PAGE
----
Plaintiff’s Request for Attorneys’ Fees
In his appellate brief, plaintiff requests that this Court tax defendants with the costs of the instant appeal pursuant to N.C. Gen. Stat. . 97-88 (2003). However, a request for attorneys’ fees under this statute is not properly raised as a cross-assignment of error. See Guerrero v. Brodie Contrs., Inc., 158 N.C. App. 678, 686, 582 S.E.2d 346, 351 (2003). Accordingly, we decline to review this request.
This matter is remanded to the North Carolina Industrial Commission for disposition in accordance with this opinion.
Reversed in part and remanded.
Judge ELMORE concurs.
Judge HUDSON dissents.
NORTH CAROLINA COURT OF APPEALS
Filed: 19 October 2004
v. North Carolina Industrial Commission
I.C. File No. 928774
WAL-MART STORES, INC.,
AMERICAN HOME ASSURANCE COMPANY,
HUDSON, Judge, dissenting.
Having carefully reviewed the deposition and medical notes of Dr. Harris, I conclude that the majority has incorrectly applied the standard of review to finding of fact number 20. The crucial portion of the finding, which is quoted entirely in the majority opinion, says that “The greater weight of the evidence establishes that plaintiff’s ruptured disc was a result of his accident on April 8, 1999. Dr. Harris’ testimony, taken as a whole, establishes that it was ‘likely’ that the rupture occurred during the accident.” Because the evidence does support this finding, I respectfully dissent.
Although the quotations from the majority opinion do reflect testimony in the deposition, there are also more definite expressions of opinion in other parts of the testimony and records. At the beginning of the deposition, counsel stipulated that this particular physician, Dr. Toni Harris is an expert in pain management. She treated the plaintiff beginning in March of 2000for his foot pain. During the treatment, she began to suspect that the pain might be radiating from the back, and ordered an epidural injection to test that hypothesis. After the injection, plaintiff began to exhibit symptoms of pain near the site of the injection in his spine, and continued to have foot pain. In much of the deposition, the exasperated doctor tried repeatedly to get defense counsel to grasp that it was her opinion that the foot pain was due in part to direct trauma to the foot, and in part to radiating pain from a disc problem, both of which she related to the work accident.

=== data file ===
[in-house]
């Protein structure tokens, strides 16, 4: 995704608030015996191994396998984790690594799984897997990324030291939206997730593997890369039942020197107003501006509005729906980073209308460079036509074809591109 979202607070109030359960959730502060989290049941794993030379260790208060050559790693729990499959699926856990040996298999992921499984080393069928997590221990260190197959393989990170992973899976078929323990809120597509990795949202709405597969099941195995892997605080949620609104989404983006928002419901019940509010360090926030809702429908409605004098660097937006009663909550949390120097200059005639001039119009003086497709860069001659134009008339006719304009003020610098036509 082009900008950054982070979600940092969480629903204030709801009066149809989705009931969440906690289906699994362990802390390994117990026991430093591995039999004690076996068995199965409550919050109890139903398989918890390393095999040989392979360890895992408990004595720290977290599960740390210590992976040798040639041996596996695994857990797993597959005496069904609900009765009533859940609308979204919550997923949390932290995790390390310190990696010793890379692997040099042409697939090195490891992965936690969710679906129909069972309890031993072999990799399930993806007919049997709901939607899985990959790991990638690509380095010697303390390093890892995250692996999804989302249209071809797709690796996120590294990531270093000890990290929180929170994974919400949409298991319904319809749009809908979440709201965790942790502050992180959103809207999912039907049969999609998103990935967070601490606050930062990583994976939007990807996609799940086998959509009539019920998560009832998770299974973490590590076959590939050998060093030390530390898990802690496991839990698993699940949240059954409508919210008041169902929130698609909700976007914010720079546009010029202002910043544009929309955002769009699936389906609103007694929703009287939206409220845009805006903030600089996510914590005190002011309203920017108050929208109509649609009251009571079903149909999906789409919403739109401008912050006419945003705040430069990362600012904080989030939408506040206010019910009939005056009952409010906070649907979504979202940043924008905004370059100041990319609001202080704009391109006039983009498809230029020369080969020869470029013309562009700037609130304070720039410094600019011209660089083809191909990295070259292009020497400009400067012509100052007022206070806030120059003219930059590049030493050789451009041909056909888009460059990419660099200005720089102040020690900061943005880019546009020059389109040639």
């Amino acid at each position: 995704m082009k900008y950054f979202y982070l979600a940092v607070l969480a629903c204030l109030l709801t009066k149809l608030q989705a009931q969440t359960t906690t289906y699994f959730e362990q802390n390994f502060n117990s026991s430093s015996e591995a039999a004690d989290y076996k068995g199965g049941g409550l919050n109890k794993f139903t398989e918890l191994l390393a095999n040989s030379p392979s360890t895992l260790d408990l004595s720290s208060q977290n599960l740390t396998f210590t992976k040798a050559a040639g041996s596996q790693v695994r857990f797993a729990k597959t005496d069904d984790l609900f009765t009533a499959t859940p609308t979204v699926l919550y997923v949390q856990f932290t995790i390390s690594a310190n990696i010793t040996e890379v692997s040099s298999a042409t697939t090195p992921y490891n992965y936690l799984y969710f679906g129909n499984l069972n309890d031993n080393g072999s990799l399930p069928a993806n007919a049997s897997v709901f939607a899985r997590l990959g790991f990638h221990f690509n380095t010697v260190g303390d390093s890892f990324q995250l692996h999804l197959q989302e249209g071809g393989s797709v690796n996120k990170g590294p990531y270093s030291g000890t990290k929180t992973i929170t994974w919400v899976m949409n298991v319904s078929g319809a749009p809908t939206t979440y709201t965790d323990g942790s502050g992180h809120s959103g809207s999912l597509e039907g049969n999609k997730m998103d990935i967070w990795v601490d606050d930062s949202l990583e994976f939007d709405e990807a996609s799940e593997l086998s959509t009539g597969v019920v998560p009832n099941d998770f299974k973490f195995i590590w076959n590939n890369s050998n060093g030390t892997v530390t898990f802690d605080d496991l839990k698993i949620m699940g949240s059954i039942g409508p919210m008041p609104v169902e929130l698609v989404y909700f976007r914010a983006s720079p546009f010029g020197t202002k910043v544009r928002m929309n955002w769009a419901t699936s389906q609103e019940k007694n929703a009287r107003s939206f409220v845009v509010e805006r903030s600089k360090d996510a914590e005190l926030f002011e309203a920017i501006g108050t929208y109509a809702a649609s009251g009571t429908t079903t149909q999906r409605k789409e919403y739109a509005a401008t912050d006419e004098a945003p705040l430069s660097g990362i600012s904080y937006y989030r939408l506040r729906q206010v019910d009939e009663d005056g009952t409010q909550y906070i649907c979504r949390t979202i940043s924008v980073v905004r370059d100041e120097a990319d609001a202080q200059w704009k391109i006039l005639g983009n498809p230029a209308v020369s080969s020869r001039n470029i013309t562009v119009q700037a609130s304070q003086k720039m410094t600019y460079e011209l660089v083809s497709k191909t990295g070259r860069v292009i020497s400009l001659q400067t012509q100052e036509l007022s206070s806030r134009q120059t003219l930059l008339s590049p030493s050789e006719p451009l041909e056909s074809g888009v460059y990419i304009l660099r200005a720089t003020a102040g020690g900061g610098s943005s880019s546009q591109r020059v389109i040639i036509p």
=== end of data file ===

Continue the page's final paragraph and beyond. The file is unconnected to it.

In the medical records, which the parties also stipulated into evidence, Dr. Harris states:
...The [plaintiff] was involved in a work-related injury in April 1999. He was working at Wal-Mart when his left foot was run over by a fork-lift... The forklift went over the posterolateral aspect of the left foot and up the ankle. The force was great enough to push him down to the ground... The patient reports that he has numbness, tingling and throbbing pain in the left foot, with intermittent, sharp, shooting pain... The patient also reports pain extending up the legs. . .
Addendum: I spoke to Melissa, the adjuster on the case...I tried to explain that the back injury was a part of the problem from the beginning... (emphasis added)
In addition, in her testimony, she explained as follows:
A. ...I think there was a--in the foot, I think part of the problem in the foot was from the direct trauma of the foot.
Q. Was that a foot injury?
A. It’s all a foot injury.
A. And part of it--you can’t separate the body like that.
Q. When you’re saying--are you saying there’s not an injury in the back?